* This school, I understand, has been since rebuilt.

5

I will not tire you with my various observations during several excursions I made into different parts of the country; because some of them might, to your readers, appear too trite, and others, perhaps, too trivial. But I cannot omit telling you, that the spirit of industry, so conspicuous in the various manufactures set on foot of late years, and in the improved face of the country, gave birth to many pleasing sensations which are not easily described. Yet I was not much better pleased with some of the fine buildings of the country than with those of the town. In many places, I could not help regretting the Gothic grandeur of ancient castles, displaced by modern showy edifices. Some of their owners, I fancy, are of my mind; for I was informed that their fathers used to reside at the mansions in their former state nine months in the year; but that the present possessors of those elegant houses, are scarcely seen there at all. Nor could I refrain, as I passed along, from dropping a tear over the ruins of our religious houses; which, however they might have been perverted, from the original purposes of their erection, I could not help considering as splendid monuments of the piety of our ancestors. Some of them I saw that had still more tender ties upon my mind. I remembered having played, when a boy, under arches, which time had since mould. ered away,— with companions, the echo of whose voices was still fresh in my memory, though they, alas, as well as those arches, were now crumbled into dust.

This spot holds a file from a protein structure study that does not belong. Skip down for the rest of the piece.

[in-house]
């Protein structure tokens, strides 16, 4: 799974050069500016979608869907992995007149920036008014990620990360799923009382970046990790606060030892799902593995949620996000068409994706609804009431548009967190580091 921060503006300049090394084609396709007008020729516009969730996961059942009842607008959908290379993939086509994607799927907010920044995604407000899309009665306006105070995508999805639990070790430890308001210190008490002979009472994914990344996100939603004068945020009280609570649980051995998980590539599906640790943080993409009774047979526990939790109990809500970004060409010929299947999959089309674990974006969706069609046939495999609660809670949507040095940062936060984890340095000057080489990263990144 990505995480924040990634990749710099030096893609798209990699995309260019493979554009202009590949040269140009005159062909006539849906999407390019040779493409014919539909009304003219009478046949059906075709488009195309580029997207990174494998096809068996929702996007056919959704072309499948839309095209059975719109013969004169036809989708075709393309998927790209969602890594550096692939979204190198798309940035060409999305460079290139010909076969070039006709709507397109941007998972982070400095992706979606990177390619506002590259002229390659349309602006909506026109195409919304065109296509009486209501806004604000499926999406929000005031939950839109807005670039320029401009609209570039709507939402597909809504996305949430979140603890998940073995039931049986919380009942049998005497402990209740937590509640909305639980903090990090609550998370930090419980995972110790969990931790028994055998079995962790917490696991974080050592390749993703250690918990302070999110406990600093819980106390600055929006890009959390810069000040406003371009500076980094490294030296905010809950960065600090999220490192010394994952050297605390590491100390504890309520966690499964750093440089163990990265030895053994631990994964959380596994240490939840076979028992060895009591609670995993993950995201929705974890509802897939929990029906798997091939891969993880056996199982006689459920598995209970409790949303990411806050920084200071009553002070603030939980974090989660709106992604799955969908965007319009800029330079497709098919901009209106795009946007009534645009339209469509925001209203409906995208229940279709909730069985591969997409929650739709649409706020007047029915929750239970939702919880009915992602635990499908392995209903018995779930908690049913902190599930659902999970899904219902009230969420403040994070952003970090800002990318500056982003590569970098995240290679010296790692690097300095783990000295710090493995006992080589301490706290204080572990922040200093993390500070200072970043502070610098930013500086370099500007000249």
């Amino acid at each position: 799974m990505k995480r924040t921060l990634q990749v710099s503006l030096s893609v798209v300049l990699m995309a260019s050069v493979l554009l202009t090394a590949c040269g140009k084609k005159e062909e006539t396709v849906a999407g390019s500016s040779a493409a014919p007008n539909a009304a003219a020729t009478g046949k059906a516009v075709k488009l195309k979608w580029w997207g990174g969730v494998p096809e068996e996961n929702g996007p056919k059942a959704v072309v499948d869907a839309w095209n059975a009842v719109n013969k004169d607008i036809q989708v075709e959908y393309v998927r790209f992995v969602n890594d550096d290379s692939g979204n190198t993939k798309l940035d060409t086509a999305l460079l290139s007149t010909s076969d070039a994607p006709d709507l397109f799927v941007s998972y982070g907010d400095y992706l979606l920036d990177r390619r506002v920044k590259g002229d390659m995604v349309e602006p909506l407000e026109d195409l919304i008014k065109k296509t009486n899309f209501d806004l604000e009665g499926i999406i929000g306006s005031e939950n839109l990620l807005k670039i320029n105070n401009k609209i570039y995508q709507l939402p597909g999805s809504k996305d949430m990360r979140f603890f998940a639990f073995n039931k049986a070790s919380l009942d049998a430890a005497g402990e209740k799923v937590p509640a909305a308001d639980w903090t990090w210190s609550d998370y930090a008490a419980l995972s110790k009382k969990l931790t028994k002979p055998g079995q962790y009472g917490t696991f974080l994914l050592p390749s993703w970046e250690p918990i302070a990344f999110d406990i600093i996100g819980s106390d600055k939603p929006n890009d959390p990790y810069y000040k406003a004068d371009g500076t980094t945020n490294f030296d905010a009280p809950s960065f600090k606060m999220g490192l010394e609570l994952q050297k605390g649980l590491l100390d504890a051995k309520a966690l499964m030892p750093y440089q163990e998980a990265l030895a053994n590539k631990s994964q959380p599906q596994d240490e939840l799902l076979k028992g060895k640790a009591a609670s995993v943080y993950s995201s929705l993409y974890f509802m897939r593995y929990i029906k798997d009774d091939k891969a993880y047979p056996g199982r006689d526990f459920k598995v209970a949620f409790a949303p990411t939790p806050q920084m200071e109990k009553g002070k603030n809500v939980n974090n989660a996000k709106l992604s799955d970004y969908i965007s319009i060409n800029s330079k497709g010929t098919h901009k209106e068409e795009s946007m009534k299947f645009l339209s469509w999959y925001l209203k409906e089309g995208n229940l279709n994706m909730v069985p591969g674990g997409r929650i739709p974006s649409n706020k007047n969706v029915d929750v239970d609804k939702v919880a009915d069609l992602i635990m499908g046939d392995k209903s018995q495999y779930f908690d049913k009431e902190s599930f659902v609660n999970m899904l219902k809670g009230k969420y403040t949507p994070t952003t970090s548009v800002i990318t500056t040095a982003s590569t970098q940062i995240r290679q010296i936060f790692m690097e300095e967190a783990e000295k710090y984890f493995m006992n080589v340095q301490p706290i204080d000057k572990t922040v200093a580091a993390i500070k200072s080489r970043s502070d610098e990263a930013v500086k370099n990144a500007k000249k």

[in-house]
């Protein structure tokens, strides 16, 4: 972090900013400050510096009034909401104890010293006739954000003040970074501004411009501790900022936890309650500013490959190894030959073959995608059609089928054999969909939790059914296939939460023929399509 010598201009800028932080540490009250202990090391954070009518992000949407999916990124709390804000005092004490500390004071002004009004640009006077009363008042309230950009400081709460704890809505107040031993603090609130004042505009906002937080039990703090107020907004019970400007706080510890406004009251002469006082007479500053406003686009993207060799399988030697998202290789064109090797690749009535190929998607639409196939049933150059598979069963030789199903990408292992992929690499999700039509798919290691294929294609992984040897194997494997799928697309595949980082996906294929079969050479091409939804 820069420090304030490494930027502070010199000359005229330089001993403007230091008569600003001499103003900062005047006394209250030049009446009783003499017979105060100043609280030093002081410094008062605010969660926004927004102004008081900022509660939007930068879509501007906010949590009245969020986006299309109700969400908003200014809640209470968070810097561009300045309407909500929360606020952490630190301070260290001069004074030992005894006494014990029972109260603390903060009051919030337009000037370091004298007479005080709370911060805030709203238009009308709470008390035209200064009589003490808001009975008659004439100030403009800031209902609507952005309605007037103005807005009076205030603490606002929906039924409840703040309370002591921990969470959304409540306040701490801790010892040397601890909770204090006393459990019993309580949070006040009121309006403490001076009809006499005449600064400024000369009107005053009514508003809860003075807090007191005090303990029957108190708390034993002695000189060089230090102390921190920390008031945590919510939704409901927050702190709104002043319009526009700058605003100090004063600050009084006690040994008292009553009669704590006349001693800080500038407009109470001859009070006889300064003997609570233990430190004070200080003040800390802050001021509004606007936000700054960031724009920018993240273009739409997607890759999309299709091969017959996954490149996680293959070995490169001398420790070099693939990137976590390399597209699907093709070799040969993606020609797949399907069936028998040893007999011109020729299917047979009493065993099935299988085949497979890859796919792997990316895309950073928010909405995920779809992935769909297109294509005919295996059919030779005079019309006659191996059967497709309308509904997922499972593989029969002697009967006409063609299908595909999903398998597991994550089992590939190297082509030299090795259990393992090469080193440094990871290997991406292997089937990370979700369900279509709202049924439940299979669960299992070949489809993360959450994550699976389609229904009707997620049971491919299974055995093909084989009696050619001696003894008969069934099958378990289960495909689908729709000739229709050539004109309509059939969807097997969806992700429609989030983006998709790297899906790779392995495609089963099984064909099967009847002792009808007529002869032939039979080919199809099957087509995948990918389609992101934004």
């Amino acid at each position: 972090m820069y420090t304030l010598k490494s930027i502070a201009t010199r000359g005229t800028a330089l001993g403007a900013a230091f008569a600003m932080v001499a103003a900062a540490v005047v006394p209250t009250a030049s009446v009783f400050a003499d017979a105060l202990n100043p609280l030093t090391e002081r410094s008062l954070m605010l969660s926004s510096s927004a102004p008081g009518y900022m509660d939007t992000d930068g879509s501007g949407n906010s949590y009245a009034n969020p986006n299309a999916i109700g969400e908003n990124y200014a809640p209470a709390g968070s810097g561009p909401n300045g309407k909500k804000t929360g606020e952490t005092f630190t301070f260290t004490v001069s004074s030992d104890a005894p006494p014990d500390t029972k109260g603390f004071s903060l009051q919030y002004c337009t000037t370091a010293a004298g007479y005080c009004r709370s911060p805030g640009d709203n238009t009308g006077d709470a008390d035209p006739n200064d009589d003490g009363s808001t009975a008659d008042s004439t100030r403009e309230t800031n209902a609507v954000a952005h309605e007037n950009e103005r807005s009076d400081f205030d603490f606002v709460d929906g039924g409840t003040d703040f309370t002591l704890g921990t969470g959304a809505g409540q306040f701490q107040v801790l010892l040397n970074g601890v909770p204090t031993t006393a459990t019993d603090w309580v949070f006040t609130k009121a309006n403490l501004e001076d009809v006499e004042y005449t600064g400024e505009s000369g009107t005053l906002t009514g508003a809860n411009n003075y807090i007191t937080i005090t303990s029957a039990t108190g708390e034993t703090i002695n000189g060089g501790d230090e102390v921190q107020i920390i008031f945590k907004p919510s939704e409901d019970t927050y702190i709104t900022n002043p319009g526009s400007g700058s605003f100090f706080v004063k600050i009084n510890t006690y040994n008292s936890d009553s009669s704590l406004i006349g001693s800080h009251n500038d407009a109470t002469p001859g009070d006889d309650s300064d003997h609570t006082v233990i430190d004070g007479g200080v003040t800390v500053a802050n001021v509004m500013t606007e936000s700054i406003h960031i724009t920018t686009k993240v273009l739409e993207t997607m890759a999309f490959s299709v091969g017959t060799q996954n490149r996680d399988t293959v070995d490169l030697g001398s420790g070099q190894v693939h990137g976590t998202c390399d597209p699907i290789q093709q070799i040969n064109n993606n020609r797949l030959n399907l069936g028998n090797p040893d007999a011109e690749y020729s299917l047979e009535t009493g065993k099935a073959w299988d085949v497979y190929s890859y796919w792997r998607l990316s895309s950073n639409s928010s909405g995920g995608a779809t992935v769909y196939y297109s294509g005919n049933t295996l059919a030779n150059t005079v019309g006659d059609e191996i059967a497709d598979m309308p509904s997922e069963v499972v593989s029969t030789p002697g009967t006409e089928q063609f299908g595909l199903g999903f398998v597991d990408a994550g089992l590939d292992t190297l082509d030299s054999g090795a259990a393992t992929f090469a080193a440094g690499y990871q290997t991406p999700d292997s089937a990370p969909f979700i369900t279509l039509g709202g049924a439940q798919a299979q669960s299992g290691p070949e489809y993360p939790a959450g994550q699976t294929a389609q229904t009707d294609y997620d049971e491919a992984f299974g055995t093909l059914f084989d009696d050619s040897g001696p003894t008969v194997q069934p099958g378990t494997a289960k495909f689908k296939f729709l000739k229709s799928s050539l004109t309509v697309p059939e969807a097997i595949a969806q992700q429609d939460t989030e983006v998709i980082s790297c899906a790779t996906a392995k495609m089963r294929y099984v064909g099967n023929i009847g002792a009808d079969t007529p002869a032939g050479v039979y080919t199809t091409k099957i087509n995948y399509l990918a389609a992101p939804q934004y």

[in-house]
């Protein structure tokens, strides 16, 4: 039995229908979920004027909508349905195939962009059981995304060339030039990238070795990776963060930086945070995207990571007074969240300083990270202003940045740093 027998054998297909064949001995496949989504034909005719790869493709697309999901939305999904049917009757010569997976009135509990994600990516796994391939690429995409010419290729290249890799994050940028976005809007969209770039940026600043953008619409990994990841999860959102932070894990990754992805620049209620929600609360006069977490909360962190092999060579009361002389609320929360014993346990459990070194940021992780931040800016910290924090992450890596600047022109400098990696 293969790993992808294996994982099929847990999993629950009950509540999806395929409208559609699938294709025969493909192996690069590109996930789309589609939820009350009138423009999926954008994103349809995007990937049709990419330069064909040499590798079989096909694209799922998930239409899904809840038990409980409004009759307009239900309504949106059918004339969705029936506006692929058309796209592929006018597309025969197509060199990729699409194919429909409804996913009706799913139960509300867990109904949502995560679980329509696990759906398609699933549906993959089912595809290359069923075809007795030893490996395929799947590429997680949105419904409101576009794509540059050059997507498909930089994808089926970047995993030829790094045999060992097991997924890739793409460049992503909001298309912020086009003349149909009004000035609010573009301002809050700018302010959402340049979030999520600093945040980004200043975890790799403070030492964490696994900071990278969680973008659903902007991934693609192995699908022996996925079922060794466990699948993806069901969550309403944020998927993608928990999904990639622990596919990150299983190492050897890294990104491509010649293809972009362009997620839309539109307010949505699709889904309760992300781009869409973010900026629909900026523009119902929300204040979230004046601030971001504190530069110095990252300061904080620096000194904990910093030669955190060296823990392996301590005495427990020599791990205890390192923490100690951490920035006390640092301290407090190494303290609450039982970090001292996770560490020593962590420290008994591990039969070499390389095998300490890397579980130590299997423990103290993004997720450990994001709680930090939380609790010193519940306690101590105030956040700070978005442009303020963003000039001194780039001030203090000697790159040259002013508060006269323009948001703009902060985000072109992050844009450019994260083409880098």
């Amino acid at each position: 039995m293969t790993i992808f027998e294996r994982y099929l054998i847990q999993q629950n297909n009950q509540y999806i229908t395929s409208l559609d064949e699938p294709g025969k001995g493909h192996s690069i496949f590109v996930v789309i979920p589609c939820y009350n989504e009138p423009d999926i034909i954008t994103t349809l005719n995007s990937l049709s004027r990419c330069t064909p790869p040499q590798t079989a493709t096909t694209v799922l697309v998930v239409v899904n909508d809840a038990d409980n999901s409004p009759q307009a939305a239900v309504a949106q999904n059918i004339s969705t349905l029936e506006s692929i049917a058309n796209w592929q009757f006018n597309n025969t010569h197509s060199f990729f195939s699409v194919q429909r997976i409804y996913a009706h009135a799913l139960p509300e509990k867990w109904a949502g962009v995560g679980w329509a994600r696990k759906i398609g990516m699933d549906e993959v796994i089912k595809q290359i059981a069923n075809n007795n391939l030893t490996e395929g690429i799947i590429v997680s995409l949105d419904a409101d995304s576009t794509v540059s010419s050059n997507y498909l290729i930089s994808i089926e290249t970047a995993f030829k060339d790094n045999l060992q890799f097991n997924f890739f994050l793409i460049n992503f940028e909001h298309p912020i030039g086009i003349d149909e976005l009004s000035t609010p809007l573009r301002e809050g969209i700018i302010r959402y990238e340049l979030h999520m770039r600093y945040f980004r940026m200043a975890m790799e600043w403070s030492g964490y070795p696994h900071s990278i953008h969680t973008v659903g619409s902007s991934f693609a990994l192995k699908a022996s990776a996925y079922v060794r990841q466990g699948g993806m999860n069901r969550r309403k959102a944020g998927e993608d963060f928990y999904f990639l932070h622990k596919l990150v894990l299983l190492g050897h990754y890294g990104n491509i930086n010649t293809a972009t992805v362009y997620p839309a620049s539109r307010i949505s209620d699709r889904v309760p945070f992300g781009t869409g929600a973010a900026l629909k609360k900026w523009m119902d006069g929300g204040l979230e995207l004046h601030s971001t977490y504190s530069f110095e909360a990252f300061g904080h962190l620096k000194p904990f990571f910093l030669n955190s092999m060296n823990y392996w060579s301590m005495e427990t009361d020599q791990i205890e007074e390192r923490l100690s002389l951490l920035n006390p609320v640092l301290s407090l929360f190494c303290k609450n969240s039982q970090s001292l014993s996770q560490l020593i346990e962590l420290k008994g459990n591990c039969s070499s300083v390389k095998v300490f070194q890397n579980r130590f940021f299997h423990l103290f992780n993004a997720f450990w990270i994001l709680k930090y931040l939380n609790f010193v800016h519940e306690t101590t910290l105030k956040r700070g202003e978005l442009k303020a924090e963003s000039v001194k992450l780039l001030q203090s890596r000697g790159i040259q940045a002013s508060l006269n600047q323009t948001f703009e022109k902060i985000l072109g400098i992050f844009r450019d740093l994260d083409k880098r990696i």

“ Were I to go on, I find I should be in danger of growing too serious. Recalling to remembrance days long past, and the juvenile society of those who are now no more, is an awful operation of the human mind; and while it speaks loudly of the truth of St. Paul's observation, that the fashion of this world passeth away,' imperceptibly leads to a train of thinking that might be here out of place, though it is neither unpleasing nor unsuitable to the character of a rational being, who hath been taught and accustomed to consider himself as an immortal part of the creation.

“I am," &c. “London, March 13, 1780.

No. 95. SATURDAY, APRIL 4, 1780.

66 TO THE AUTHOR OF THE MIRROR.

66 SIR,

“ As you have, by several of your publications, given proof that you do not think the occurrences of a domestic life unworthy your attention, I shall, without further preface, address you on a subject full as deserving of it as any yet offered to your consideration. It is now above four years since I became the wife of a gentleman, my equal in rank and fortune; and, what was more material, of a disposition and turn of mind every way suitable to mine. His estate lies at a considerable distance from the capital; but as it is situated in an agreeable neighbourhood, and as we have both a taste for reading, and Mr. B. is not averse to rural employments, we spent our time as happily as possible till about half a